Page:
No, not a recipe for a quiet night in, but rather the ingredients of Adnams’ deep green distribution centre. Thomas Lane went to Suffolk to meet a brewer with a difference
From the road near Southwold in Suffolk, the distribution warehouse of Adnams’ brewery is barely noticeable. The building sits in a hollow, so the gentle, rounded profile of its enormous green roof blends in perfectly with the surrounding fields. Its architect, Aukett Fitzroy Robinson, is perfectly at ease with this discreet presentation because its building is noteworthy for its environmental rather than its visual credentials – in fact, it is billed as Britain’s greenest warehouse.
That said, its handsome appearance belies its utilitarian function, and the green roof softens its 4,500m2 footprint. The roof, in turn, is supported by enormous curved glulam beams, which are described as the largest ever installed in the UK. Instead of the standard crinkly tin walls usual for this type of building, the exterior is finished in white render, and sits on a brick plinth. This hides one of the building’s most radical features – cavity blockwork walls made from lime and hemp, with the gap between the two skins filled with yet more lime and hemp to give the walls a U-value of 0.18W/m2K.
With the additional insulation provided by the roof, the building does not need a mechanical plant to keep the beer inside it cool, even in the summer, which means lower carbon emissions. Now the building is finished, the team can relax in a virtuous green glow. But pioneering the UK’s first commercial use of lime hemp construction was challenging. How did they get on?
For client Adnams, environmental responsibility is a part of its core values. Andy Wood, its managing director, says it was important to put this into practice at a reasonable expense – the £5.8m building cost 15-20% more than a conventional shed. “If we want to set an example to our customers and shareholders we have to put our money where our mouth is,” he says. “But it’s also a good business decision. This asset will have a life of at least 30 years, which will more than compensate for the costs, and second, the decision was based on a long-term view of energy prices. We estimate the energy savings are between £50,000 and £60,000 a year.”
Aukett Fitzroy Robinson presented Adnams with a menu of options, including rainwater harvesting, solar panels and green roofs. “We had to justify how much extra each option was costing and the payback periods. Plus, it had to meet Adnams’ criteria for operational efficiency,” says project architect Nitesh Magdani. Straw bales were considered for the walls, he says, but discarded because of worries over fire, vermin and strength.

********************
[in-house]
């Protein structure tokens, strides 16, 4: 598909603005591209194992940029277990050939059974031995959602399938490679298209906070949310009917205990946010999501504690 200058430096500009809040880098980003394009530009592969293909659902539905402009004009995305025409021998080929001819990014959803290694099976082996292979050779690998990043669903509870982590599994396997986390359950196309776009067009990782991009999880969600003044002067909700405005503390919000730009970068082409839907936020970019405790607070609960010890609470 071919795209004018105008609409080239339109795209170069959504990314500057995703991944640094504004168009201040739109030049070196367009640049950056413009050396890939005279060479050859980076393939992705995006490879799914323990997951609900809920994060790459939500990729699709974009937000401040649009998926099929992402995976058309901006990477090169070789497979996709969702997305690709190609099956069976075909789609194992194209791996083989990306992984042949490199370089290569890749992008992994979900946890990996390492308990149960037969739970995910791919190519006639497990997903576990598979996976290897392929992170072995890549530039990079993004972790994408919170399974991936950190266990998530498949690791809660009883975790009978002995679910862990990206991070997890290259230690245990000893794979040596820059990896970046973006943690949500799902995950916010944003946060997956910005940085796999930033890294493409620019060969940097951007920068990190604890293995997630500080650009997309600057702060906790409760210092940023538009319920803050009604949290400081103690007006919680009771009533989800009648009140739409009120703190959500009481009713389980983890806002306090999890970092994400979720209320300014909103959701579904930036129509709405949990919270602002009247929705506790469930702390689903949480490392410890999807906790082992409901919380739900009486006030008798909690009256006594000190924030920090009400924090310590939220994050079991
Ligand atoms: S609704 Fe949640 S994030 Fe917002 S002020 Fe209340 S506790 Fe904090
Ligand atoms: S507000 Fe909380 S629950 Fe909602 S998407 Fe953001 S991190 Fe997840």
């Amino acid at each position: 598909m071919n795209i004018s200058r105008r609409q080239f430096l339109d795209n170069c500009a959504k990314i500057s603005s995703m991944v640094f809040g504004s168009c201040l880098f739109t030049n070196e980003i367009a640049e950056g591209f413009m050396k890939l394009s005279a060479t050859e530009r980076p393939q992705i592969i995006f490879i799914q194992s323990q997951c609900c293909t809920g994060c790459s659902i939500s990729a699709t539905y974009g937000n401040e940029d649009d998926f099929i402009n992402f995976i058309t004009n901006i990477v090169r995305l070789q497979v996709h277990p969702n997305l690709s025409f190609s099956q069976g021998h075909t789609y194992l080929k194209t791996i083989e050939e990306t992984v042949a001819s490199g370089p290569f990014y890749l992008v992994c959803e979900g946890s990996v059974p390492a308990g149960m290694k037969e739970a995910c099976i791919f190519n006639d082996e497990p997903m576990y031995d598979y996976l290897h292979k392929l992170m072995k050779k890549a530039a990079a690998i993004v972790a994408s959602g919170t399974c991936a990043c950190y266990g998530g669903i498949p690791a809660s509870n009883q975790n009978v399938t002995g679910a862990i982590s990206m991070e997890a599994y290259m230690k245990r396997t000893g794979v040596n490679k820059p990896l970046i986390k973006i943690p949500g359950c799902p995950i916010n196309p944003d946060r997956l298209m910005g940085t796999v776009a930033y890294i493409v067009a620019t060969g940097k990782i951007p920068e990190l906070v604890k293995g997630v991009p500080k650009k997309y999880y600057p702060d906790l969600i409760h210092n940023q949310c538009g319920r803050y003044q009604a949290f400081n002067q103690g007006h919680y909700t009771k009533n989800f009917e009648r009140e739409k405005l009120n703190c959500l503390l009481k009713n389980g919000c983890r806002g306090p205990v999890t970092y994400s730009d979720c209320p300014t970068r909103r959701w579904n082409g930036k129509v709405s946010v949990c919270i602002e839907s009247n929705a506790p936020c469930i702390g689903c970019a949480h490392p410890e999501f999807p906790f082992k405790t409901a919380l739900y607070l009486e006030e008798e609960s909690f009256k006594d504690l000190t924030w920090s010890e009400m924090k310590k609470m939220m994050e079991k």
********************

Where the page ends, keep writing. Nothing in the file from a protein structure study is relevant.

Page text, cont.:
A company called Lime Technology advised on the practicalities of using lime render over straw, but ended up suggesting an alternative material – lime hemp. “Lime hemp had some way to go for this application, but it had the advantage of having been used in France for the past 20 years,” says Ian Pritchett, managing director of Lime Technology. Helped by research funding from Adnams, Lime Technology worked with structural engineer Faber Maunsell and the University of Bath to develop and test a block solution – previously the material had been cast in situ like concrete. “Part of the reason for the blocks was so that contractors knew they could use a normal construction process – we didn’t want to put them off,” says Magdani.
Clearly this strategy worked since
Haymills, the firm that took it on, saw it as a fairly conventional job, with a fast-track 40-week programme. “When we looked at it, we didn’t realise the complexity,” says David Lott, Haymills’ contracts manager. “It wasn’t until we moved onto site that we realised how complex it actually was.” The first challenge was the glulam beams, specified because they contain less embodied energy than steel. The 40m long beams are the longest ever used in the UK.
The size of the beams worried Lott. Getting them delivered from Denmark was hard enough, but then he had to find a way to put them up. “We had numerous meetings on the methodology,” he says. The problem was keeping the steel columns and beams in place while they were fixed together.